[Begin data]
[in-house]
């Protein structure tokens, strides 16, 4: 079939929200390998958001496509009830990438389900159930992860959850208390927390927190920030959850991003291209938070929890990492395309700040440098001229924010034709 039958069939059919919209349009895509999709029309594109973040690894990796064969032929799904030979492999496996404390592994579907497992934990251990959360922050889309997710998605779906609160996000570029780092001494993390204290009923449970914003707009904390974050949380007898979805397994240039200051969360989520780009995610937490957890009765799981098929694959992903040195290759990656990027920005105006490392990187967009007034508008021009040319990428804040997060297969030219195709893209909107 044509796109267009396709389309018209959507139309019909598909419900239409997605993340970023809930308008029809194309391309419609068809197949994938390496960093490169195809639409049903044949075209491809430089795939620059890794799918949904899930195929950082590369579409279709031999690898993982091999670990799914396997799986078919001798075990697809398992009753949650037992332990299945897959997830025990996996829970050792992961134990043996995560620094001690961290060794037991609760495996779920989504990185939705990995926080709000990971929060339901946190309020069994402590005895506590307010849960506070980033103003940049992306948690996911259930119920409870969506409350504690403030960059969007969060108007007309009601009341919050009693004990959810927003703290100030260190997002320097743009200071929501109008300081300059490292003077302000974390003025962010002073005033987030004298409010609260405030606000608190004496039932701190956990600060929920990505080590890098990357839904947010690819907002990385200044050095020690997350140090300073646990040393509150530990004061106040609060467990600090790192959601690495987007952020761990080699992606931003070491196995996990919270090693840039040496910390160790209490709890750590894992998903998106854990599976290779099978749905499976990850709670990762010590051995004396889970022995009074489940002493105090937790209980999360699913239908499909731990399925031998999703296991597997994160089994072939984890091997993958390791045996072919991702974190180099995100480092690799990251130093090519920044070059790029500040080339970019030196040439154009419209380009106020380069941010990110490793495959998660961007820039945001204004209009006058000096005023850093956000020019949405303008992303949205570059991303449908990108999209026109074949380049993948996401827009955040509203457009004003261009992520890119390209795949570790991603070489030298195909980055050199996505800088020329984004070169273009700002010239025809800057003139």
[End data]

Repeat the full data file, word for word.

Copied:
[in-house]
């Protein structure tokens, strides 16, 4: 079939929200390998958001496509009830990438389900159930992860959850208390927390927190920030959850991003291209938070929890990492395309700040440098001229924010034709 039958069939059919919209349009895509999709029309594109973040690894990796064969032929799904030979492999496996404390592994579907497992934990251990959360922050889309997710998605779906609160996000570029780092001494993390204290009923449970914003707009904390974050949380007898979805397994240039200051969360989520780009995610937490957890009765799981098929694959992903040195290759990656990027920005105006490392990187967009007034508008021009040319990428804040997060297969030219195709893209909107 044509796109267009396709389309018209959507139309019909598909419900239409997605993340970023809930308008029809194309391309419609068809197949994938390496960093490169195809639409049903044949075209491809430089795939620059890794799918949904899930195929950082590369579409279709031999690898993982091999670990799914396997799986078919001798075990697809398992009753949650037992332990299945897959997830025990996996829970050792992961134990043996995560620094001690961290060794037991609760495996779920989504990185939705990995926080709000990971929060339901946190309020069994402590005895506590307010849960506070980033103003940049992306948690996911259930119920409870969506409350504690403030960059969007969060108007007309009601009341919050009693004990959810927003703290100030260190997002320097743009200071929501109008300081300059490292003077302000974390003025962010002073005033987030004298409010609260405030606000608190004496039932701190956990600060929920990505080590890098990357839904947010690819907002990385200044050095020690997350140090300073646990040393509150530990004061106040609060467990600090790192959601690495987007952020761990080699992606931003070491196995996990919270090693840039040496910390160790209490709890750590894992998903998106854990599976290779099978749905499976990850709670990762010590051995004396889970022995009074489940002493105090937790209980999360699913239908499909731990399925031998999703296991597997994160089994072939984890091997993958390791045996072919991702974190180099995100480092690799990251130093090519920044070059790029500040080339970019030196040439154009419209380009106020380069941010990110490793495959998660961007820039945001204004209009006058000096005023850093956000020019949405303008992303949205570059991303449908990108999209026109074949380049993948996401827009955040509203457009004003261009992520890119390209795949570790991603070489030298195909980055050199996505800088020329984004070169273009700002010239025809800057003139």